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Medications can be lifesaving in many situations; however, they all have some side effects. Different medicines affect the body in different ways and even these effects can vary from person to person. As with any drug or medicine you take, antibiotics and painkillers can also have mild to severe side effects on overall health and your immune system.

Here’s a brief guide on how they work and how they can damage your immune health.

  1. Antibiotics

What are Antibiotics?

Antibiotics are a group of medicines used to kill or inhibit the growth of bacteria or certain parasites. They are used to treat bacterial diseases and infections such as pneumonia, urinary tract infections, throat infections and more. However, antibiotics cannot be used to treat viral colds and flu.

Types of antibiotics

The main types of antibiotics include:

  1. Penicillin

  2. Cephalosporins

  3. Tetracyclines

  4. Aminoglycosides

  5. Quinolones

  6. Macrolides

  7. Clindamycin

  8. Sulfonamides and trimethoprim

  9. Nitrofurantoin

  10. Metronidazole [1]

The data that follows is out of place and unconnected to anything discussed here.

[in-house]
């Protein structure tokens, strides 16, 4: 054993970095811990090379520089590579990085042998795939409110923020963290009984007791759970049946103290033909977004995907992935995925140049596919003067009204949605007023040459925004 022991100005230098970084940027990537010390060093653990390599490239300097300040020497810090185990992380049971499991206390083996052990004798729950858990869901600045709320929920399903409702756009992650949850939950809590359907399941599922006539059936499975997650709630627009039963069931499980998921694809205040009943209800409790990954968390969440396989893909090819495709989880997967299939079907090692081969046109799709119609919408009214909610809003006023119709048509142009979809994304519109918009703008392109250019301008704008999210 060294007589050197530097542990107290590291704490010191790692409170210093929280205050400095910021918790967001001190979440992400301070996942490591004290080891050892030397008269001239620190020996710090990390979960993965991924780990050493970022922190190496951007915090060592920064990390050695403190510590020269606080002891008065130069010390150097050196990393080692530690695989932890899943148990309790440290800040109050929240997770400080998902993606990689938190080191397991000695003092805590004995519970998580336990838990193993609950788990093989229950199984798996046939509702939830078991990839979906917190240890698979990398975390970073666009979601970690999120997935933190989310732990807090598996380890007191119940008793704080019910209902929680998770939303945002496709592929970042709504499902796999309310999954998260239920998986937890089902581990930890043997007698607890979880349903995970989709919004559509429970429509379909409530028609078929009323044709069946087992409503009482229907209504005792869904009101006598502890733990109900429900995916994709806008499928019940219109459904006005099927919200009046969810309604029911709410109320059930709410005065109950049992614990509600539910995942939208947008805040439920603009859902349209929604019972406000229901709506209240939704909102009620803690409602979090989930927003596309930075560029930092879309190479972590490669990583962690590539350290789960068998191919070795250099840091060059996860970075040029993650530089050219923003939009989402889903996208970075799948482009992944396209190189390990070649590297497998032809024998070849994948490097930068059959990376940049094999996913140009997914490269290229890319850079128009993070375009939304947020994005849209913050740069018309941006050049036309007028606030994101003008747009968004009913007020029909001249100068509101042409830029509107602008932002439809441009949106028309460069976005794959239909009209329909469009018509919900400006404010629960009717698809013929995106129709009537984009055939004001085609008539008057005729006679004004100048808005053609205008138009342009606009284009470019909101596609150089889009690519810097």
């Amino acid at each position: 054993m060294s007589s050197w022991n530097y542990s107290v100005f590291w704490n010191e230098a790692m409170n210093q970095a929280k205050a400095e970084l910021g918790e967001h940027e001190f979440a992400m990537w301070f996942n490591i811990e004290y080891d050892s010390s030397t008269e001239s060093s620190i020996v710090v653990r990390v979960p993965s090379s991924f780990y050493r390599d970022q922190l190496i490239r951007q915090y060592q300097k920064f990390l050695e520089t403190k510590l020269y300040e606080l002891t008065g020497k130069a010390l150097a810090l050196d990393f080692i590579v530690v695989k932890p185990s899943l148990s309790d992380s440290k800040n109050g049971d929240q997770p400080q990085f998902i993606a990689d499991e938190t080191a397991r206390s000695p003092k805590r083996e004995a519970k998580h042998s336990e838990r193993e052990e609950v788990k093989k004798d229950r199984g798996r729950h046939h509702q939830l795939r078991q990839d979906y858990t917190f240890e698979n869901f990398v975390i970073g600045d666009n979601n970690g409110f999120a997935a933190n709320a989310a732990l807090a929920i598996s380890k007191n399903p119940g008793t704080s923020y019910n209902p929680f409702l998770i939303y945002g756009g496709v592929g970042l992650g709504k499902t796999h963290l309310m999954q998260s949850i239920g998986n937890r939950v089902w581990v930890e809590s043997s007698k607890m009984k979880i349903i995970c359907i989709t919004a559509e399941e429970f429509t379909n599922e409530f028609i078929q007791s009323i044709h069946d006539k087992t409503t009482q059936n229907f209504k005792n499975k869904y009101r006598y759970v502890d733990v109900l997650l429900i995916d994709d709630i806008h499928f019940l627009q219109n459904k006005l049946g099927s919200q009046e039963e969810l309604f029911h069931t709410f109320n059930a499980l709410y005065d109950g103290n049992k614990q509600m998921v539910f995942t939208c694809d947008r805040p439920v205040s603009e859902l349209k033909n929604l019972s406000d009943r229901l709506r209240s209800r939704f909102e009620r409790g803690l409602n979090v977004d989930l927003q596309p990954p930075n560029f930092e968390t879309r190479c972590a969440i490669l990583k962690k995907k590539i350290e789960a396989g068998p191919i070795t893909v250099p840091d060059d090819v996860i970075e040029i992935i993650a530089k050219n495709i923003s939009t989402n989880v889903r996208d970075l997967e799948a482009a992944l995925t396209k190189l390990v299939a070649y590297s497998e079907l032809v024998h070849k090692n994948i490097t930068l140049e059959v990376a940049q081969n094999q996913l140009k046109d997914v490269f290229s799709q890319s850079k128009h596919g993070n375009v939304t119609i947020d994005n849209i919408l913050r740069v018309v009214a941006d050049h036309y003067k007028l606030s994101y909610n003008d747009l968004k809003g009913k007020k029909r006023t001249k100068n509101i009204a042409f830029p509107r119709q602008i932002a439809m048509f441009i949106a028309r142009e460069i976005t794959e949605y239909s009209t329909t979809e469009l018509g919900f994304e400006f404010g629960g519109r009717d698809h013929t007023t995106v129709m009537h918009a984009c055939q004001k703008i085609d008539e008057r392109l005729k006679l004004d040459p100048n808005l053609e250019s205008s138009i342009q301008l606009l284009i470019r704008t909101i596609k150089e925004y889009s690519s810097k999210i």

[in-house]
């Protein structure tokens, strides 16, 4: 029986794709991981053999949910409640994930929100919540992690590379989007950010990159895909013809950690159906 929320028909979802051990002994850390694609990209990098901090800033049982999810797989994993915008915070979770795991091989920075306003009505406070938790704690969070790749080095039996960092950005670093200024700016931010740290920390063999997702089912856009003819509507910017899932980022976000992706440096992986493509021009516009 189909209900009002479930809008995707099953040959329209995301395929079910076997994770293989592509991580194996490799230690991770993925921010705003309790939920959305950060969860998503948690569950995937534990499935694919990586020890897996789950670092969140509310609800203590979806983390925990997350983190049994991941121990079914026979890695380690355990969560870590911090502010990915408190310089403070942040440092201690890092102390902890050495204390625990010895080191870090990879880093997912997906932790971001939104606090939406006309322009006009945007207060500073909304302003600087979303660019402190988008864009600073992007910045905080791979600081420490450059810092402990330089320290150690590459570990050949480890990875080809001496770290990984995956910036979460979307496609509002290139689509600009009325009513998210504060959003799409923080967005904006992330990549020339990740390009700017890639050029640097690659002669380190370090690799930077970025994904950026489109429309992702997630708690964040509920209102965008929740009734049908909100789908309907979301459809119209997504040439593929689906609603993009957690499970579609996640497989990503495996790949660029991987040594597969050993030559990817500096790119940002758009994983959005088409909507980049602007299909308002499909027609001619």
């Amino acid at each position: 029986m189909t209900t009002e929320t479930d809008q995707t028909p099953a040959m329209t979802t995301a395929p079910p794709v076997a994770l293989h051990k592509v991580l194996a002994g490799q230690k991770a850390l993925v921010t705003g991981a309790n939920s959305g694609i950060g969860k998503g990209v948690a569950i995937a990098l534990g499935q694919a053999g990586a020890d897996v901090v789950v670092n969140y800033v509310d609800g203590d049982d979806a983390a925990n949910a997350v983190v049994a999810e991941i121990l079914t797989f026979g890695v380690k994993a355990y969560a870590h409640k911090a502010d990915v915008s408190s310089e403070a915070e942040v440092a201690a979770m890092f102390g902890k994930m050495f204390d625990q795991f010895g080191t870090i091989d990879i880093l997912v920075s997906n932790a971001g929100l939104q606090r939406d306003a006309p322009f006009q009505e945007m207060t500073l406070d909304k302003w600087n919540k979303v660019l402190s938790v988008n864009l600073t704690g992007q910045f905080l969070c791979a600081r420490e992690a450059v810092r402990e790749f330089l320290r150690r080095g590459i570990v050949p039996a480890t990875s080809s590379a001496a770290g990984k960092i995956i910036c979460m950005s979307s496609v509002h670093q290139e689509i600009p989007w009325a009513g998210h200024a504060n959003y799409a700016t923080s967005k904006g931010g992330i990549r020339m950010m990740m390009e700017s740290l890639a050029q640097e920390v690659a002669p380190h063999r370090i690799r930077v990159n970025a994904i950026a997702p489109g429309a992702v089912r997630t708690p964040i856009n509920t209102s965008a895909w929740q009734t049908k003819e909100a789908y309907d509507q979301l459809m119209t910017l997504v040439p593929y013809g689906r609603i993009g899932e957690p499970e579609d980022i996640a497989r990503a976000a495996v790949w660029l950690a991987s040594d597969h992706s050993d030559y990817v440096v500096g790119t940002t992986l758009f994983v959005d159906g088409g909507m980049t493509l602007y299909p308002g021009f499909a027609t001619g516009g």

How do they work?

Antibiotics are either bactericidal or bacteriostatic depending on the mechanism by which they work.

Bactericidal – the antibiotics that kill bacteria outright. They do this by attacking the cell wall of the bacteria. Examples include Penicillin and Cephalosporins.

Bacteriostatic – they stop the growth of bacteria or their reproduction by blocking the nutrients from reaching them. Examples include Tetracyclines and Erythromycin. [2]

How antibiotics can make your immune system weak?

By changing the biochemical processes of our body

— Although antibiotics are supposed to stop or kill only the invading bacteria or other parasites in our body, they also interact with our normal body cells. Their interaction with our body cells can produce alterations in the biochemical processes of the body. Studies have found that antibiotics have significant effects on our immune cells, making our immune system weak. 

By killing good/protective bacteria of our body along with bad ones

— Furthermore, mostly antibiotics are broad-spectrum which means they cannot tell good bacteria apart from bad bacteria and ultimately kill them both. Together, a weakened immune system and a reduced number of good bacteria can make you more vulnerable to infections and diseases.

If you are a more frequent user of antibiotics, then not only will they make your immune system go off track but can also increase the risk of urinary tract infections and digestive tract disorders. Vaginal yeast infections such as candidiasis can occur because of a tipped balance of normal flora. [3]